How’s your Tuesday going urban enthusiasts? The past five weeks of the newsletter were a brief foray into some of the most defining characteristics of complex systems from the perspective of cities: emergence, resilience, self-similarity, feedback loops, and lever points. I will keep the series going but for now let’s jump back to the typical modus operandi; here’s a few ideas on urban inequality.
From an economic standpoint cities and urban regions account for 85% of global GDP. It is only logical that cities are magnets of poverty. They offer the best chances of improving one’s self. The world’s economy resides in cities; urbanization is closely correlated to development. I tend to think of cities as social and economic generators: they churn prosperity.
The Bangladeshi arrival city of London may be portrayed, with some truth, as a place of crime, religious extremism, and ill health, but it has also functioned for its second generation as a great integration machine. The London-born Bangladeshis, the children of the curry-house owners and sweatshop workers, have marched into the center of British society. They perform better in school than less concentrated immigrant groups and considerably better than the local white English population. There are now as many Bangladeshi Britons departing Tower Hamlets for middle-class districts of London each year as there are arriving from Sylheti villages. This neighborhood, in other words, is a functioning integration machine. - Doug Sanders¹
Social Inequality as seen from the sky with by Johnny Miller
Despite a highly unequal distribution of wealth, cities have lifted hundreds of millions of people from poverty. In a certain sense, transient poverty - especially in emerging cities - is a self-fulfilling prophecy: cities that offer more opportunities become more attractive to those looking to better themselves; ultimately these cities might seem poorer in the process despite being very successful places. From this perspective, urban poverty should not be measured by the volume of poverty but rather by their track record of helping people move up the economic ladder. Glaeser gives an extreme example of a city’s ability to change the fortunes of individuals. He tells the story of one of the most famous families in US politics, the Kennedys:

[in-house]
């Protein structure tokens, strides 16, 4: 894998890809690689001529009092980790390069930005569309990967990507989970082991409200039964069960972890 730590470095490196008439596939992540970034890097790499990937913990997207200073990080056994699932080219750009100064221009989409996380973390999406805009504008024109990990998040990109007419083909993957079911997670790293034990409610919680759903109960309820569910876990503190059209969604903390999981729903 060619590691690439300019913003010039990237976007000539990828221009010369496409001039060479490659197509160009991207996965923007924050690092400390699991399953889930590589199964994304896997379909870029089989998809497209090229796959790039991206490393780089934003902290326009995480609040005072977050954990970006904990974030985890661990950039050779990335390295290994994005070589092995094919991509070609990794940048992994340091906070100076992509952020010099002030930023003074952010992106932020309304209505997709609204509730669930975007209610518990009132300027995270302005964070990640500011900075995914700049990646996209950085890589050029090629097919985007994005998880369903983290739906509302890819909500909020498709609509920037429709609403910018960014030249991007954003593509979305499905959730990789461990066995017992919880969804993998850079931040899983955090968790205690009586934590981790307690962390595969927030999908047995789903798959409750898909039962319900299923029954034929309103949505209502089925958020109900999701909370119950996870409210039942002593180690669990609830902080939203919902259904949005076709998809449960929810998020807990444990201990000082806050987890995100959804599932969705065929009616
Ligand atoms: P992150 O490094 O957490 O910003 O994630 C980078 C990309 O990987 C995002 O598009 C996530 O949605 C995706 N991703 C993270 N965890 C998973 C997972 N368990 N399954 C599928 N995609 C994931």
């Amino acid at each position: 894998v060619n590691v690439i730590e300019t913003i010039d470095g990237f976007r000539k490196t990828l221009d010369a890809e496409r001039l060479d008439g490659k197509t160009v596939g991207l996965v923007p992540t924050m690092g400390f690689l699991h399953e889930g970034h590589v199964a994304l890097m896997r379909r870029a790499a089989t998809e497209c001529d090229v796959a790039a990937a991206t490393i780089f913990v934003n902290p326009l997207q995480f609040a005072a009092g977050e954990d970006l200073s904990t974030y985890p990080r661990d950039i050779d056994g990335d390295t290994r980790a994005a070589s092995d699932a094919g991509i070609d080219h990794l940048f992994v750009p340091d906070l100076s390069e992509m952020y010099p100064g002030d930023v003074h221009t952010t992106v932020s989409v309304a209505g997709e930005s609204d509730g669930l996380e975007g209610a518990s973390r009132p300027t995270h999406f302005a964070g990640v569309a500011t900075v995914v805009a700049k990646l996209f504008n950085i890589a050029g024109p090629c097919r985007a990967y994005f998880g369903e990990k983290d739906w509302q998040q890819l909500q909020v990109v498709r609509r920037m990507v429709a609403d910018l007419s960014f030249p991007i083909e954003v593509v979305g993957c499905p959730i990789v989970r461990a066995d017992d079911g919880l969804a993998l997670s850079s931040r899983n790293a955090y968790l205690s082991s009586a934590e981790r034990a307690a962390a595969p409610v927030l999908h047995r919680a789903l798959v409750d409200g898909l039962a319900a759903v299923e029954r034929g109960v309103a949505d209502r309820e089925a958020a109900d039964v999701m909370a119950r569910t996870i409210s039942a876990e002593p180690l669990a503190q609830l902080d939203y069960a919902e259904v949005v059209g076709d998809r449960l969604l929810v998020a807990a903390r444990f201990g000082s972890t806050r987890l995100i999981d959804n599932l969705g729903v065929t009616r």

In 1888, this son of a poor immigrant rose high enough to give a speech at the Democratic national convention. His growing wealth enabled him to send his bright son, Joseph, to Harvard. Patrick Kennedy’s political connections made it natural that his son would marry the beautiful daughter of Boston’s mayor John F. “Honey Fitz” Fitzgerald. Joe Kennedy started out working for the government as a bank examiner, then took over a bank in which his father had substantial holdings. He made a fortune on Wall Street in the 1920s, by more and less savory means. Just as important, he got out in time and found other lucrative pursuits, like investing in real estate and importing British liquor. His sons, of course, became America’s great political dynasty.²
Another feature of emerging cities is their inherent capacity to curtail long-term inequality through growth. Piketty describes how in high-growth populations and high-growth economies, the power of accumulated wealth is gradually eroded. Through inflation, taxation and generational fragmentation, the power wielded by the super-rich in the medium term is balanced by growth. In low-growth scenarios however the opposite is true. Stagnant or shrinking economies put a premium on accumulated wealth and allow inequalities to carry on undisturbed. This phenomenon has been exacerbated by the decreasing share of national income going to labor in the past thirty years; the amount of national income that is distributed through wages rather than capital. Inequality in the US is back to levels not seen since the 1920s. In the post war boom, 99% of wealth went to the bottom 99% of the population, while between 2009 and 2012, 95% of wealth went to the top 1%. The growth-ambiguous perspective of the next decades should take into account not just the exponential population growth of cities but also the general inequality exacerbated by low- or no-growth scenarios.